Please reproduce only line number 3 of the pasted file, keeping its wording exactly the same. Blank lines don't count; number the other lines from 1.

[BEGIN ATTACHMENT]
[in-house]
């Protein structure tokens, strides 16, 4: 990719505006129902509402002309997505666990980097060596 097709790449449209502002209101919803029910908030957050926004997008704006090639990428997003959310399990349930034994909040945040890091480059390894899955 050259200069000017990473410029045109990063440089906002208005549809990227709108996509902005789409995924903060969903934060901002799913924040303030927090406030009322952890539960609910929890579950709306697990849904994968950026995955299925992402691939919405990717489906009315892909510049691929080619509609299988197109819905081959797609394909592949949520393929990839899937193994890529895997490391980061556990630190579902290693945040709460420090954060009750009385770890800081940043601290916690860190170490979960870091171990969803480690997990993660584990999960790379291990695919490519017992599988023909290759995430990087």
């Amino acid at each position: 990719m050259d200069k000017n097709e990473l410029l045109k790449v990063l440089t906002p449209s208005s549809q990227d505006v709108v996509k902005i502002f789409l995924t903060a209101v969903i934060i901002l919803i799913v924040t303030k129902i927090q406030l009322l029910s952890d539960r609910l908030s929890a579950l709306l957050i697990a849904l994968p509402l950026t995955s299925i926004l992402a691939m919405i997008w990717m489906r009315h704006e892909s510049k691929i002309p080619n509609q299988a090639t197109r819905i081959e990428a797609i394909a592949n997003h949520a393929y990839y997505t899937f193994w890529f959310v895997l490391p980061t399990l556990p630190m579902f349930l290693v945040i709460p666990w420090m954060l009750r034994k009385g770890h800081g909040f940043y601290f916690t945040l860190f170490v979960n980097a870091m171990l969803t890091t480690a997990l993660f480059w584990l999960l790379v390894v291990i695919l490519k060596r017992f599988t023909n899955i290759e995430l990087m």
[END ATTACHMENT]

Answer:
């Amino acid at each position: 990719m050259d200069k000017n097709e990473l410029l045109k790449v990063l440089t906002p449209s208005s549809q990227d505006v709108v996509k902005i502002f789409l995924t903060a209101v969903i934060i901002l919803i799913v924040t303030k129902i927090q406030l009322l029910s952890d539960r609910l908030s929890a579950l709306l957050i697990a849904l994968p509402l950026t995955s299925i926004l992402a691939m919405i997008w990717m489906r009315h704006e892909s510049k691929i002309p080619n509609q299988a090639t197109r819905i081959e990428a797609i394909a592949n997003h949520a393929y990839y997505t899937f193994w890529f959310v895997l490391p980061t399990l556990p630190m579902f349930l290693v945040i709460p666990w420090m954060l009750r034994k009385g770890h800081g909040f940043y601290f916690t945040l860190f170490v979960n980097a870091m171990l969803t890091t480690a997990l993660f480059w584990l999960l790379v390894v291990i695919l490519k060596r017992f599988t023909n899955i290759e995430l990087m």